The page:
why no one gets tight with the geek
 
The '92 text follows, after a list I sent out in '89 in case it was the doomsaying that had put people off and the flip side stood a better chance.
 
First the good news.
 

1)  Yes, there's a God.

2)  Yes, the end is near.

3)  Redemption is in rock and roll.

No, no magic in it but otherwise this is syllogistic; if 1 and if 2 ('the end' being apocalypse, simultaneity of doom and redemption), then rock, rather than endeavors which might seem better suited, recognized the penultimate and played prophet.
4)  This is a natural world.
No magic anywhere, with matter and spirit separate:  the spirit is to do justice and love kindness, to do to no one what you hate done to you, the law and the prophets, real but without entity or energy, material notions.
5)  The soul is a metaphor for the self.
We are physical but fashioned to behave as if we were spirits clad in matter.  The metaphor is adequate (in every conceivable sense precisely as if) and requisite:  there is no objective answer to the question of the self and other metaphors are flawed but this one covers all the ground.
6)  The human is the condition of creation.
With creatures born blank and drawing conclusions, poof!paradise produces a dilemma requiring something very like humanity for resolution.  Since this had to happen anyway that didn't, but this had to happen just as if it had:  the theodicy is a metaphor for creation.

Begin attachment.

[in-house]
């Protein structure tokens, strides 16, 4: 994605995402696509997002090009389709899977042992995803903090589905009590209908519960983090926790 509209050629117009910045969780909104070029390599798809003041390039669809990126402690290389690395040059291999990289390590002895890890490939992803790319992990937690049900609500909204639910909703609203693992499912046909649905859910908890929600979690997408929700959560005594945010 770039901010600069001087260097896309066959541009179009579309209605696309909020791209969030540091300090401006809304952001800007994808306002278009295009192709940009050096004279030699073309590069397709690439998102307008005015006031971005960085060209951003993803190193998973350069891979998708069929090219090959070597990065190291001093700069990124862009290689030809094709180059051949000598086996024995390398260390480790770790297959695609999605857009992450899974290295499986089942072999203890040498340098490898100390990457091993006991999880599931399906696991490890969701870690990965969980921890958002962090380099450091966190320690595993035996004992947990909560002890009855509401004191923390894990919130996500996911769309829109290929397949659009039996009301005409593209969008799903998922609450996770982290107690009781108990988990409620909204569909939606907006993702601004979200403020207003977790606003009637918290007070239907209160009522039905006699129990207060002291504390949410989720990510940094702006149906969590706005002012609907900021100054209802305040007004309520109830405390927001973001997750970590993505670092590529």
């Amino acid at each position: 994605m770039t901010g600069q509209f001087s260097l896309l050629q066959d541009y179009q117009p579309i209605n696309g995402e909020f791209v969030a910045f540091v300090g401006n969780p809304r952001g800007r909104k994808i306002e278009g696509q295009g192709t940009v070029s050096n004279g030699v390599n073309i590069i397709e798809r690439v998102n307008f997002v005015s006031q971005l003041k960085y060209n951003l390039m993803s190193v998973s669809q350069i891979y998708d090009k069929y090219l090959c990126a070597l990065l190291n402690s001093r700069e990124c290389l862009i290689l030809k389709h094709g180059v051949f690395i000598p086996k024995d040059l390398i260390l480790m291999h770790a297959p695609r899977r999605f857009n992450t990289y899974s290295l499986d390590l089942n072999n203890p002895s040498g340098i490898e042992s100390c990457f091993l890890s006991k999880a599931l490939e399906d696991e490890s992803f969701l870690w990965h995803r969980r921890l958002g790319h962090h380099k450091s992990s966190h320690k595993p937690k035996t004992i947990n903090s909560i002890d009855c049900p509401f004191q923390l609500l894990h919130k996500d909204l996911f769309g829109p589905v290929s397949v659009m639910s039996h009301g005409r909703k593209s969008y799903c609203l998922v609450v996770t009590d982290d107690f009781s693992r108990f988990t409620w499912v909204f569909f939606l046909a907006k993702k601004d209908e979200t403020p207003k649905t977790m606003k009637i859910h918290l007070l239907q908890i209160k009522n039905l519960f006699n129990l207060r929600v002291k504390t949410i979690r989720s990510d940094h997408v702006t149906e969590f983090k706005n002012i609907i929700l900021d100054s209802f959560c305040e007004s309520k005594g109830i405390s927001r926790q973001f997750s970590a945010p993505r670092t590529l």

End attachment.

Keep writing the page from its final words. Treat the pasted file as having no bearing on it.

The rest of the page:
7)  The condition is domestic.
Humanly, the spirit is implicit in simple relation, given as absolutes the autonomy of the self and the equivalence of the other.  Held in conjunction they preclude nonsense.
8)  Snarks are boojums.
Heisenberg's principle for metaphysics is ineffability (you can't put your finger on it because it's not it with your finger on it), so anything with fingerprints on it can't be it but even though God told the prophets long ago never to forget the fool who carves and then worships an idol, reductionism remains appealing, ambiguity appalling.  Progress is not in the rising tide of civilization but exodus at eversubtler levels and finally detachment, exodus however volitional risky or worse and entailing a definition of the self diametric to the center.  Thus the human is articulated.
9)  The Passion was a play the first time.
As Rome and Israel collided millennia ago the man who thought he was messiah died and his friends insisted they had seen him later.  With its elaborate context the story was bound to play Rome, and by a paradigm shift on the road there to undergo a specific rewrite, to become a deicide.  The rest is history but there is in the drama after its metamorphosis (encoded as surely as a caterpillar's) a givenness beyond its appeal to the mind, to the psyche, beyond its agency in the ensuing eons:  deicide had not happened, but it would, much later, when a people who'd waited ages for messiah didn't know him when he came, despised him and then killed him or stood idly by--and failed to recognize him even when he returned miraculously to life.  The gospel prefigures Auschwitz and the rebirth of Israel.
10)  Judaism is true.
Immortality is not lost with the soul as an entity but enabled naturally by the metaphor:  personality contained in the brain's configuration can be transferred in a twinkling from extinction to the moment of redemption, each death at the end of time.  There is no afterlife (somewhere else), but only life (here)--and this is prelife, tunnel to the world to come, not for everyone but the rule is simple:  choose life.
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posted 1/1/01
updated 2/23/02